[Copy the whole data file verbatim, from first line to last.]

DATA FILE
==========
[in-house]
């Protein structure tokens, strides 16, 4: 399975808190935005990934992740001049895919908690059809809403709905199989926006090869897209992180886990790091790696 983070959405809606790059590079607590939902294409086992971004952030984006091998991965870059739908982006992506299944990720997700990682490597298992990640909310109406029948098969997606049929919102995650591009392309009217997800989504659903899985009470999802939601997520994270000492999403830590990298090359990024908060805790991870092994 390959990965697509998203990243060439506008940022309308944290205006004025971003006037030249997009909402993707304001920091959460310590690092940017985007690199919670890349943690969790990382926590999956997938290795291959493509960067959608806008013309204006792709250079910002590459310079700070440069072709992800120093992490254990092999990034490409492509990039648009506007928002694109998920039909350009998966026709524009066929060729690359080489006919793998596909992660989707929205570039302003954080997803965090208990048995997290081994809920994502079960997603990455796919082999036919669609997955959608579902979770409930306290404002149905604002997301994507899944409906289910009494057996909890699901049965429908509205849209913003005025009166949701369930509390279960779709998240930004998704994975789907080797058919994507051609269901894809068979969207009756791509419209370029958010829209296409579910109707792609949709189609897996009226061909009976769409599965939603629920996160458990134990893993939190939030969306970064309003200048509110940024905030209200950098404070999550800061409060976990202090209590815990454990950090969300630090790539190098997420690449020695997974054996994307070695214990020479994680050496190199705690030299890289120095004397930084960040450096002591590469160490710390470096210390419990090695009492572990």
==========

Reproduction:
[in-house]
């Protein structure tokens, strides 16, 4: 399975808190935005990934992740001049895919908690059809809403709905199989926006090869897209992180886990790091790696 983070959405809606790059590079607590939902294409086992971004952030984006091998991965870059739908982006992506299944990720997700990682490597298992990640909310109406029948098969997606049929919102995650591009392309009217997800989504659903899985009470999802939601997520994270000492999403830590990298090359990024908060805790991870092994 390959990965697509998203990243060439506008940022309308944290205006004025971003006037030249997009909402993707304001920091959460310590690092940017985007690199919670890349943690969790990382926590999956997938290795291959493509960067959608806008013309204006792709250079910002590459310079700070440069072709992800120093992490254990092999990034490409492509990039648009506007928002694109998920039909350009998966026709524009066929060729690359080489006919793998596909992660989707929205570039302003954080997803965090208990048995997290081994809920994502079960997603990455796919082999036919669609997955959608579902979770409930306290404002149905604002997301994507899944409906289910009494057996909890699901049965429908509205849209913003005025009166949701369930509390279960779709998240930004998704994975789907080797058919994507051609269901894809068979969207009756791509419209370029958010829209296409579910109707792609949709189609897996009226061909009976769409599965939603629920996160458990134990893993939190939030969306970064309003200048509110940024905030209200950098404070999550800061409060976990202090209590815990454990950090969300630090790539190098997420690449020695997974054996994307070695214990020479994680050496190199705690030299890289120095004397930084960040450096002591590469160490710390470096210390419990090695009492572990």